Despite the increasing interest in elevational patterns in biodiversity, few studies have investigated variations in life forms and biogeographical composition, especially in the Mediterranean biome. We investigated elevational patterns in species richness, biogeographical composition (chorotypes) and life forms (Raunkiaer classification) along an elevational gradient in a Mediterranean mountain (Central Italy). We found a general hump‐shaped pattern of species richness, which can be explained by harsher conditions at the lowest and highest elevations. This pattern is distinctly related to prevalence at mid elevations of species with European and Euro‐Asiatic distribution, which are favored by a temperate climate. Phanerophytes and geophytes (which are mainly associated with woods) were concentrated at mid elevations where woodlands prevail. Hemicrypto-phytes increased with elevation, consistently with their ability to cope with high altitude climatic conditions. Mediterranean species declined with elevation because they are negatively affected by decreasing temperatures. Chamaephytes showed a U‐shaped pattern, suggesting they are able to cope with arid and cold conditions at the extremes of the gradient. Endemics increased with elevation because of their association with mountainous areas as key places for endemism evolution. These results illustrate how elevational patterns in species richness, biogeographical composition and life forms are interrelated and demonstrate reciprocal insights for understanding current vegetation settings.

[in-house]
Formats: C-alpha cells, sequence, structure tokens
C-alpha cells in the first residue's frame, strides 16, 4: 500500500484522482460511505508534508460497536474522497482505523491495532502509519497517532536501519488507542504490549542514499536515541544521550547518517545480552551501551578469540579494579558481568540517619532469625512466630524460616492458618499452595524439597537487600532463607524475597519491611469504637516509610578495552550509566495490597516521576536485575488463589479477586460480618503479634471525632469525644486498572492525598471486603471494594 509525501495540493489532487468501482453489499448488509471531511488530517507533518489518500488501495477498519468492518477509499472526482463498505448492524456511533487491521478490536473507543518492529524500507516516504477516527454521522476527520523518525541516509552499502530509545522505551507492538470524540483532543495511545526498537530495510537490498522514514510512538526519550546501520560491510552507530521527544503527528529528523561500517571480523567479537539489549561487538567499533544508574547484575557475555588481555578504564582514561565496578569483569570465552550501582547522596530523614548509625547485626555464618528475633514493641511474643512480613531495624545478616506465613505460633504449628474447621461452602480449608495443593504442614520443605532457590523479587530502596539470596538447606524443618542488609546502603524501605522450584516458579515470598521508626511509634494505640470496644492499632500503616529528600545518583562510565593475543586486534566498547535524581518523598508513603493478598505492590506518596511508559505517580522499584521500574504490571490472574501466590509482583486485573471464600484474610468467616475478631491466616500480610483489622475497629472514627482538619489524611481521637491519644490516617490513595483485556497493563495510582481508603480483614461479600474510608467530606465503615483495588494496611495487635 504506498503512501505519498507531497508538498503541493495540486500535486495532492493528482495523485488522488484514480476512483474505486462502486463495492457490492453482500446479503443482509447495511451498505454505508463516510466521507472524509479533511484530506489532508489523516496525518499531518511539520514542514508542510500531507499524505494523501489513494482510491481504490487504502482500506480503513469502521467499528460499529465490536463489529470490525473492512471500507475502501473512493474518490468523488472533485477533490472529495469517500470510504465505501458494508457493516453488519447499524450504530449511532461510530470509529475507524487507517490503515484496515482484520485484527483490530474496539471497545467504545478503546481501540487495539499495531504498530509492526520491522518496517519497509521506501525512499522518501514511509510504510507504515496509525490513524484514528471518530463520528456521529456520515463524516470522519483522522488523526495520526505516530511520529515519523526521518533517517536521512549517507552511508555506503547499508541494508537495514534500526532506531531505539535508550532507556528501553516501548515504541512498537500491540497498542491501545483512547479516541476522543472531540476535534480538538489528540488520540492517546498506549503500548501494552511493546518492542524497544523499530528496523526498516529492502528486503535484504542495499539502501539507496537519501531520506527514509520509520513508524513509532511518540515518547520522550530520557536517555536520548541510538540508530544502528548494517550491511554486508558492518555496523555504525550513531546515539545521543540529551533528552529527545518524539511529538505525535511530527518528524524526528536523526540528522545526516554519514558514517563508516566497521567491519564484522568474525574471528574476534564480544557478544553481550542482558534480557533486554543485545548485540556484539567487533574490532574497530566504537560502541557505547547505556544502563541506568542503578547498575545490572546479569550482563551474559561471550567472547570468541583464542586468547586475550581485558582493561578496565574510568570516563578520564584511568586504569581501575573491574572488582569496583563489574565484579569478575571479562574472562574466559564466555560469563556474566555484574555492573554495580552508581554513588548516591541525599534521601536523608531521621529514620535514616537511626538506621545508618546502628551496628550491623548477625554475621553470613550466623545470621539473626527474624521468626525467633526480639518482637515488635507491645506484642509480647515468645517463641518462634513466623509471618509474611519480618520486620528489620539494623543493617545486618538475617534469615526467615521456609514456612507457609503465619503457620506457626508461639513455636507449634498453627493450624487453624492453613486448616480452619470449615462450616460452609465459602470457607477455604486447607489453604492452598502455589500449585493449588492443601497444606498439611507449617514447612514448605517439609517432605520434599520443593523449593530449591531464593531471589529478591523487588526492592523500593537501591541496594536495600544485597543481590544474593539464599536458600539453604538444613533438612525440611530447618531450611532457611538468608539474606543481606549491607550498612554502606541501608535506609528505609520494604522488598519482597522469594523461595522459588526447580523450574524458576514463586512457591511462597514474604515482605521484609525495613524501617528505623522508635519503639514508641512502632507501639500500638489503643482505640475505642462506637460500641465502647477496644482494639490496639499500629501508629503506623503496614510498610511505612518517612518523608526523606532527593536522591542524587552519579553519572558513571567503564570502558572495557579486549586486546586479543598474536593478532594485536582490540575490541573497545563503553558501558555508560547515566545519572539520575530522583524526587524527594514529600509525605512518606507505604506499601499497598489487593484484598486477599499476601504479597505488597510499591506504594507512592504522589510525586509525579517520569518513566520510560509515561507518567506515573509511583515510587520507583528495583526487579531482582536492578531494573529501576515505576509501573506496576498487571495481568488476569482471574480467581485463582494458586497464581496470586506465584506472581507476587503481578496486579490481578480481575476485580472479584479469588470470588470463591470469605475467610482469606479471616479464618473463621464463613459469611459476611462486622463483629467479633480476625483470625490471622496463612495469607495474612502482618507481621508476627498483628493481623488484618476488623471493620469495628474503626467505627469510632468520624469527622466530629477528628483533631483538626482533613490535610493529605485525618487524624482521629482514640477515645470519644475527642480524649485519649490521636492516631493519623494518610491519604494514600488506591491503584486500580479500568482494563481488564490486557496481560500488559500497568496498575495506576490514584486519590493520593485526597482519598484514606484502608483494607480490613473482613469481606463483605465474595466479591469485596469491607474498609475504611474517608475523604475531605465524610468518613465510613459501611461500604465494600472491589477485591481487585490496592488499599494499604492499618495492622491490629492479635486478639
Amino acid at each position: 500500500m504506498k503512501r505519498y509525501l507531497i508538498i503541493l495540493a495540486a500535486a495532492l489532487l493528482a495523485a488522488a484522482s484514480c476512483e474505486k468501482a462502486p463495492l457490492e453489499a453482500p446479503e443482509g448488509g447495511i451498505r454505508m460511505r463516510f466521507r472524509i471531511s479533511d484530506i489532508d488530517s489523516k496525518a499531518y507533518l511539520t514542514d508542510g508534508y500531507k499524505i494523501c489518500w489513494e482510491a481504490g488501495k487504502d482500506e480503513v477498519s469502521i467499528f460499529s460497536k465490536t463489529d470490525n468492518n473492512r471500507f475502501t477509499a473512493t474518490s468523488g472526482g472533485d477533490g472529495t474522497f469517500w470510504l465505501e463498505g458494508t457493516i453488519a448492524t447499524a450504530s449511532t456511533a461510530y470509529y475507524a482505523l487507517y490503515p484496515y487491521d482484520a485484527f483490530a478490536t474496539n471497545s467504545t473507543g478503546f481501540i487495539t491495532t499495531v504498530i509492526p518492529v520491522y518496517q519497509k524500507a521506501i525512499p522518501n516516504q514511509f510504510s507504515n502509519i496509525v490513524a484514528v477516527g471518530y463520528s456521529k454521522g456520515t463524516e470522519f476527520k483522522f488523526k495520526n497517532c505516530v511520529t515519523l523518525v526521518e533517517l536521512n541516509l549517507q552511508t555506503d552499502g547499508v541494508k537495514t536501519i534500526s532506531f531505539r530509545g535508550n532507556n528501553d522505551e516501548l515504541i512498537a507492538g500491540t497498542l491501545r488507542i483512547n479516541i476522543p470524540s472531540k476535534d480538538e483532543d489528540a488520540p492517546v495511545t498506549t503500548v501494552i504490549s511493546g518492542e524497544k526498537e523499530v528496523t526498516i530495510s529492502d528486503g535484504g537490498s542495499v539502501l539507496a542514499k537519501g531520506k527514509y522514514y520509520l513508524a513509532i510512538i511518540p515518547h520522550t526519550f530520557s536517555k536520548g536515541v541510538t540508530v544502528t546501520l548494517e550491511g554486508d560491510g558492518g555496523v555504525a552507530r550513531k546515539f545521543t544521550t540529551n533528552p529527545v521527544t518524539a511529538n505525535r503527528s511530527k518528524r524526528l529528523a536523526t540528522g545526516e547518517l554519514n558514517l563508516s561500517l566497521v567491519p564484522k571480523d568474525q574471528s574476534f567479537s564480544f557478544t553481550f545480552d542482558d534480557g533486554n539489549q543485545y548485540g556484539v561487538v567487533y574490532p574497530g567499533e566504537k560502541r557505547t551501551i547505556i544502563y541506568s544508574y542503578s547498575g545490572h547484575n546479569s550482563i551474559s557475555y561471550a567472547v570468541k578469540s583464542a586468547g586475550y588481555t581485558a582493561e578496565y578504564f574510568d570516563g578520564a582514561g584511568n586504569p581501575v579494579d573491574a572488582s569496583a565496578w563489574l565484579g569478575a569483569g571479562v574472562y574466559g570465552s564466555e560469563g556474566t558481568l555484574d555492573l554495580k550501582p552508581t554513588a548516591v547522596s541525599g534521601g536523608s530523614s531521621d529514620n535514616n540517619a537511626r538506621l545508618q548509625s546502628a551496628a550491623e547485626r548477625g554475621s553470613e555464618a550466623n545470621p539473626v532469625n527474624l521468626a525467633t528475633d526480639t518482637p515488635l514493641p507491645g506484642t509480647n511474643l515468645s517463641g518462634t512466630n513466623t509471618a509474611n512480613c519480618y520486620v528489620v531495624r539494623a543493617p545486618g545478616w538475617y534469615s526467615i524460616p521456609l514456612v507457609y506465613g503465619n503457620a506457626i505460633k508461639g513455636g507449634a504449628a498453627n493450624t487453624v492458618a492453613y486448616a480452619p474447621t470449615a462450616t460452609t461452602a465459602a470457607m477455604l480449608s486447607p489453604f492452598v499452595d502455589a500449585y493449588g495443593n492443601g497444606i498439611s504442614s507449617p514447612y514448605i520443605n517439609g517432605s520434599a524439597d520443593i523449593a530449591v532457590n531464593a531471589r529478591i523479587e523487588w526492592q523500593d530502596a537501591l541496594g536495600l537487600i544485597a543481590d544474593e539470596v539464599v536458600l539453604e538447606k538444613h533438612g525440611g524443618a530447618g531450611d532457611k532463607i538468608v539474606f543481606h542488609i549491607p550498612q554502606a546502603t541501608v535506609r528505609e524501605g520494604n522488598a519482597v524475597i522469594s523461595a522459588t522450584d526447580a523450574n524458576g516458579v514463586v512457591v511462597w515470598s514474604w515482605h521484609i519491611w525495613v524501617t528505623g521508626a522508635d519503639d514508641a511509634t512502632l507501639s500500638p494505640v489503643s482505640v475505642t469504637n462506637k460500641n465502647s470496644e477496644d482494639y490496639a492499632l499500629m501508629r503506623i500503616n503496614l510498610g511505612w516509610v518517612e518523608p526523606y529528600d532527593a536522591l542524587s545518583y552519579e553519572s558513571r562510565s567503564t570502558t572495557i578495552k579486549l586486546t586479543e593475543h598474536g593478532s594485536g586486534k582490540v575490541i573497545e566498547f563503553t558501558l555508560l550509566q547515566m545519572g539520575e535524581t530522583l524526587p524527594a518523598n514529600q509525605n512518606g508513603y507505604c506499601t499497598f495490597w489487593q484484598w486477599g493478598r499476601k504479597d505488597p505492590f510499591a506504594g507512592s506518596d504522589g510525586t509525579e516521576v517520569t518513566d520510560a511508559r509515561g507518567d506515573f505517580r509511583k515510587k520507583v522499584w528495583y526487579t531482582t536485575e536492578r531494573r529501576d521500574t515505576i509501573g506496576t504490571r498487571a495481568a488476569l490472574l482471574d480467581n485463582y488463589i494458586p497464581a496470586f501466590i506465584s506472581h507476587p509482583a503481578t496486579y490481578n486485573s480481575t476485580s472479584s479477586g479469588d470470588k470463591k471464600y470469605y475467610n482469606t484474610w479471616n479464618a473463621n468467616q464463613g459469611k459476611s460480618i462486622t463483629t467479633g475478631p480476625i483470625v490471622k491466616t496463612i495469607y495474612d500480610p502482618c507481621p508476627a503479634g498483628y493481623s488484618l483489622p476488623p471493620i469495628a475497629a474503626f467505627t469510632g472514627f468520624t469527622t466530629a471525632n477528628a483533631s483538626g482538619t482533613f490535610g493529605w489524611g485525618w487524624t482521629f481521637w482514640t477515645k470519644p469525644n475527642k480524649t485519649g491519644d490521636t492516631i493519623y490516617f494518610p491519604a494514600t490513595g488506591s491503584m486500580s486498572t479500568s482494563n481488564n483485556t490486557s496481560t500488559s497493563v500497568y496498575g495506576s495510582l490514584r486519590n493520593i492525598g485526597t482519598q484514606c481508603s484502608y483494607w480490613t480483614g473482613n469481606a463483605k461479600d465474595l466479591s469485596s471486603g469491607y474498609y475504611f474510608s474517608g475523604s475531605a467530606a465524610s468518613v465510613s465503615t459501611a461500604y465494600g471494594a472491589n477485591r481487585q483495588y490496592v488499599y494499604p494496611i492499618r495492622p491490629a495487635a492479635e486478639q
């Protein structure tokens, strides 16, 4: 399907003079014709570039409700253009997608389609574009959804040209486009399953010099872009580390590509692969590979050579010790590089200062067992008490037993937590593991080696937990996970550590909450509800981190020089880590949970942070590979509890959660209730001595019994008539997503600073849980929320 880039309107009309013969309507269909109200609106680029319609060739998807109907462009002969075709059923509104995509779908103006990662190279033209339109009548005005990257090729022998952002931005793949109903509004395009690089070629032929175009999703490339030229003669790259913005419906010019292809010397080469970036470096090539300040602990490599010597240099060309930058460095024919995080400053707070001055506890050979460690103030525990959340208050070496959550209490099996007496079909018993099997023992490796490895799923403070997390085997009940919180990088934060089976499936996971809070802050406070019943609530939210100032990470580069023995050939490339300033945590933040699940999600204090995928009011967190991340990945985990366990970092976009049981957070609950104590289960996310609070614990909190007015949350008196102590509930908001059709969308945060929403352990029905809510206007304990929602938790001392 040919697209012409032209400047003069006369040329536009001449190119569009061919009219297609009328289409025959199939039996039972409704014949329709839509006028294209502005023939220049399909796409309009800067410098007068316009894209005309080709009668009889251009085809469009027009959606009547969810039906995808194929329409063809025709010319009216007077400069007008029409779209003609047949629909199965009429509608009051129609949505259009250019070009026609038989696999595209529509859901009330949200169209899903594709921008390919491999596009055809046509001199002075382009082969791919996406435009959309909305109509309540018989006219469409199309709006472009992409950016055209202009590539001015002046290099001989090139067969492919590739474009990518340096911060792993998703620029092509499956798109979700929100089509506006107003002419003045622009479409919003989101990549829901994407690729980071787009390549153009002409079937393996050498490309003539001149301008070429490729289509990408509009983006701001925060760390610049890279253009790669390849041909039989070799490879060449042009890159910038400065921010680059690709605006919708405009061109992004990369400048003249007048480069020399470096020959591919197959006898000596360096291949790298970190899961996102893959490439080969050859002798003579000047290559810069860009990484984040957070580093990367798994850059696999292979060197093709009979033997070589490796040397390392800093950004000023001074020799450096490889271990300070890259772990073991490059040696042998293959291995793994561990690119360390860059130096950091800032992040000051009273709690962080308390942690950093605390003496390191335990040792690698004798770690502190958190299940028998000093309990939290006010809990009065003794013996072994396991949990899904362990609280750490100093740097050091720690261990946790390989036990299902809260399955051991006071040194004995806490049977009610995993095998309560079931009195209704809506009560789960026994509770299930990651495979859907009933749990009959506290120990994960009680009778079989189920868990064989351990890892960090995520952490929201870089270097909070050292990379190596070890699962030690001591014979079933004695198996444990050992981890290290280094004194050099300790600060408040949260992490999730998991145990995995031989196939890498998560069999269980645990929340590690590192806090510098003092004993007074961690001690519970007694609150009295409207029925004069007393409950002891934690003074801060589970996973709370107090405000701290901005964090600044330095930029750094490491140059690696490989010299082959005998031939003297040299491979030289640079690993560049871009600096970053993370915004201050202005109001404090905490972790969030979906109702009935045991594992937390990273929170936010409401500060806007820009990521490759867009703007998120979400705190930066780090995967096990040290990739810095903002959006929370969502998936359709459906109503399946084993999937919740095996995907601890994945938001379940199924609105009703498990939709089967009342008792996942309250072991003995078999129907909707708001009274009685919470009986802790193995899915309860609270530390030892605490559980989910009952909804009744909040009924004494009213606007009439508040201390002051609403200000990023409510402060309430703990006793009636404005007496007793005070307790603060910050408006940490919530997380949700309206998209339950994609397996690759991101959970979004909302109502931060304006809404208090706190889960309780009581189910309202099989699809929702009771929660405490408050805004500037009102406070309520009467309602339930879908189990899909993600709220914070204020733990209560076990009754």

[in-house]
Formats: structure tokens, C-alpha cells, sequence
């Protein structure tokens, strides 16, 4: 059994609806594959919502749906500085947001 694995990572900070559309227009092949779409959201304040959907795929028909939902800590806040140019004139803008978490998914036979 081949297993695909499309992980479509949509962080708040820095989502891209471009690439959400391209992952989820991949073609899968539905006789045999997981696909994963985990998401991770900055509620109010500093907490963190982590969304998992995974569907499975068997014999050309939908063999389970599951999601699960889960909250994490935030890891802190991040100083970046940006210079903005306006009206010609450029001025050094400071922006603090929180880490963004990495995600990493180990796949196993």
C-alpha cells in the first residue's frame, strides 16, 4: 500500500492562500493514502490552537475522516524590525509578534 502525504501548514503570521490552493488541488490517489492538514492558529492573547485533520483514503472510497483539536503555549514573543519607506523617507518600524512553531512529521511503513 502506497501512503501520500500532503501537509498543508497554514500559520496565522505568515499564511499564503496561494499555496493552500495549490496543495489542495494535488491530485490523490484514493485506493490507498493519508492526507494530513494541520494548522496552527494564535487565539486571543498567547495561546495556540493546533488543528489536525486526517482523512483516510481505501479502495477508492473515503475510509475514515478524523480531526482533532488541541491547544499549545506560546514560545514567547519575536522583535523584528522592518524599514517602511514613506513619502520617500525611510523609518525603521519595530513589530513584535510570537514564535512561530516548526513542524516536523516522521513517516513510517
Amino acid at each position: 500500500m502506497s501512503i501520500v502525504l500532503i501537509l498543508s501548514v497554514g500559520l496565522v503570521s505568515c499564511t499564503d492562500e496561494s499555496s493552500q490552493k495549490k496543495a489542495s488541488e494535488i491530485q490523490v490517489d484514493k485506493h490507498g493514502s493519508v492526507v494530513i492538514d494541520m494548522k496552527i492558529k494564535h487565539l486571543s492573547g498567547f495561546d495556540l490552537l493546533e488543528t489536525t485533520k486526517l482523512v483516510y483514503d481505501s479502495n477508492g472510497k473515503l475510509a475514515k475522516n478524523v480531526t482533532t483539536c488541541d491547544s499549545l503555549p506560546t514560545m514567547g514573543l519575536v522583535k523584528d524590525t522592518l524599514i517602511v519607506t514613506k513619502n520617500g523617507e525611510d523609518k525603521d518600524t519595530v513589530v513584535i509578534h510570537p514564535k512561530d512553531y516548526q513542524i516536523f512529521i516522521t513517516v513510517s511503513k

Variations in plant richness, biogeographical composition, and life forms along an elevational gradient in a mediterranean mountain

Di Biase L.;Pace L.;Mantoni C.;Fattorini S.
2021

Abstract

Despite the increasing interest in elevational patterns in biodiversity, few studies have investigated variations in life forms and biogeographical composition, especially in the Mediterranean biome. We investigated elevational patterns in species richness, biogeographical composition (chorotypes) and life forms (Raunkiaer classification) along an elevational gradient in a Mediterranean mountain (Central Italy). We found a general hump‐shaped pattern of species richness, which can be explained by harsher conditions at the lowest and highest elevations. This pattern is distinctly related to prevalence at mid elevations of species with European and Euro‐Asiatic distribution, which are favored by a temperate climate. Phanerophytes and geophytes (which are mainly associated with woods) were concentrated at mid elevations where woodlands prevail. Hemicrypto-phytes increased with elevation, consistently with their ability to cope with high altitude climatic conditions. Mediterranean species declined with elevation because they are negatively affected by decreasing temperatures. Chamaephytes showed a U‐shaped pattern, suggesting they are able to cope with arid and cold conditions at the extremes of the gradient. Endemics increased with elevation because of their association with mountainous areas as key places for endemism evolution. These results illustrate how elevational patterns in species richness, biogeographical composition and life forms are interrelated and demonstrate reciprocal insights for understanding current vegetation settings.
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Utilizza questo identificativo per citare o creare un link a questo documento: http://hdl.handle.net/11697/172214
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